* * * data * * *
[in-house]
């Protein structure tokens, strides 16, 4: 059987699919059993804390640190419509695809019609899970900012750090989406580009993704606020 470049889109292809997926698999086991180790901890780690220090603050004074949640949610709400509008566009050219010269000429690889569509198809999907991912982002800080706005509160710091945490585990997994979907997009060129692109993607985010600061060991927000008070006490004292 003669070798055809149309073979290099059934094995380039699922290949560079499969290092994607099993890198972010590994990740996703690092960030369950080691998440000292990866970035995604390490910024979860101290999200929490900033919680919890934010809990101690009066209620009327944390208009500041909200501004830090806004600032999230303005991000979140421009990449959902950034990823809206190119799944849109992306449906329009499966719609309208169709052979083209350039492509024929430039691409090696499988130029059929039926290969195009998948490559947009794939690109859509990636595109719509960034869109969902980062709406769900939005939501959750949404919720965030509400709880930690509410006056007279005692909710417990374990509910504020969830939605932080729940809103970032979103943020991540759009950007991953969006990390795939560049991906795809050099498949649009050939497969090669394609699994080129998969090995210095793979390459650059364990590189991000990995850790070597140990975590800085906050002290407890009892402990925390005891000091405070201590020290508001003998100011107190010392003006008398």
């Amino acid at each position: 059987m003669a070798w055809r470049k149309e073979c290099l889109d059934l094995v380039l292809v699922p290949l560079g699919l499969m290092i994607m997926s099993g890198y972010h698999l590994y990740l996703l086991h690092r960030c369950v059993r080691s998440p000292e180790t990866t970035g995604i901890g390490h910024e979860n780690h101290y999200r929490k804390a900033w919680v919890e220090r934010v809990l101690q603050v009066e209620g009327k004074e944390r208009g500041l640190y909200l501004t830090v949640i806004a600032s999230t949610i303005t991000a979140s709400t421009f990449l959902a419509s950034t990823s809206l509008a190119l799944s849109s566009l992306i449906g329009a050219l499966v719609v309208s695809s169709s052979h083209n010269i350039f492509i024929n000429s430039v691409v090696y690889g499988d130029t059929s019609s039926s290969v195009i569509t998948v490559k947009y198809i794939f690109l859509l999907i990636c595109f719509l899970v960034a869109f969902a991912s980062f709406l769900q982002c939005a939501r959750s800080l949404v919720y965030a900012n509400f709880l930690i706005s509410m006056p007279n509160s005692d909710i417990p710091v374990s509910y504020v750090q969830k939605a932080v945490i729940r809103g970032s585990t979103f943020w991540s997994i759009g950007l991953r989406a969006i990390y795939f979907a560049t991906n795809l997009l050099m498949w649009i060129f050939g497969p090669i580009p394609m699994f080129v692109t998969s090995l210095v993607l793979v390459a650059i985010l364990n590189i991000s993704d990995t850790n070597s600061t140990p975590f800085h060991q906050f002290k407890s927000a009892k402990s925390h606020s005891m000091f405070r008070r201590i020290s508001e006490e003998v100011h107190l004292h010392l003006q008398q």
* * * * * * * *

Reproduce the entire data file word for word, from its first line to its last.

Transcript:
[in-house]
């Protein structure tokens, strides 16, 4: 059987699919059993804390640190419509695809019609899970900012750090989406580009993704606020 470049889109292809997926698999086991180790901890780690220090603050004074949640949610709400509008566009050219010269000429690889569509198809999907991912982002800080706005509160710091945490585990997994979907997009060129692109993607985010600061060991927000008070006490004292 003669070798055809149309073979290099059934094995380039699922290949560079499969290092994607099993890198972010590994990740996703690092960030369950080691998440000292990866970035995604390490910024979860101290999200929490900033919680919890934010809990101690009066209620009327944390208009500041909200501004830090806004600032999230303005991000979140421009990449959902950034990823809206190119799944849109992306449906329009499966719609309208169709052979083209350039492509024929430039691409090696499988130029059929039926290969195009998948490559947009794939690109859509990636595109719509960034869109969902980062709406769900939005939501959750949404919720965030509400709880930690509410006056007279005692909710417990374990509910504020969830939605932080729940809103970032979103943020991540759009950007991953969006990390795939560049991906795809050099498949649009050939497969090669394609699994080129998969090995210095793979390459650059364990590189991000990995850790070597140990975590800085906050002290407890009892402990925390005891000091405070201590020290508001003998100011107190010392003006008398």
């Amino acid at each position: 059987m003669a070798w055809r470049k149309e073979c290099l889109d059934l094995v380039l292809v699922p290949l560079g699919l499969m290092i994607m997926s099993g890198y972010h698999l590994y990740l996703l086991h690092r960030c369950v059993r080691s998440p000292e180790t990866t970035g995604i901890g390490h910024e979860n780690h101290y999200r929490k804390a900033w919680v919890e220090r934010v809990l101690q603050v009066e209620g009327k004074e944390r208009g500041l640190y909200l501004t830090v949640i806004a600032s999230t949610i303005t991000a979140s709400t421009f990449l959902a419509s950034t990823s809206l509008a190119l799944s849109s566009l992306i449906g329009a050219l499966v719609v309208s695809s169709s052979h083209n010269i350039f492509i024929n000429s430039v691409v090696y690889g499988d130029t059929s019609s039926s290969v195009i569509t998948v490559k947009y198809i794939f690109l859509l999907i990636c595109f719509l899970v960034a869109f969902a991912s980062f709406l769900q982002c939005a939501r959750s800080l949404v919720y965030a900012n509400f709880l930690i706005s509410m006056p007279n509160s005692d909710i417990p710091v374990s509910y504020v750090q969830k939605a932080v945490i729940r809103g970032s585990t979103f943020w991540s997994i759009g950007l991953r989406a969006i990390y795939f979907a560049t991906n795809l997009l050099m498949w649009i060129f050939g497969p090669i580009p394609m699994f080129v692109t998969s090995l210095v993607l793979v390459a650059i985010l364990n590189i991000s993704d990995t850790n070597s600061t140990p975590f800085h060991q906050f002290k407890s927000a009892k402990s925390h606020s005891m000091f405070r008070r201590i020290s508001e006490e003998v100011h107190l004292h010392l003006q008398q």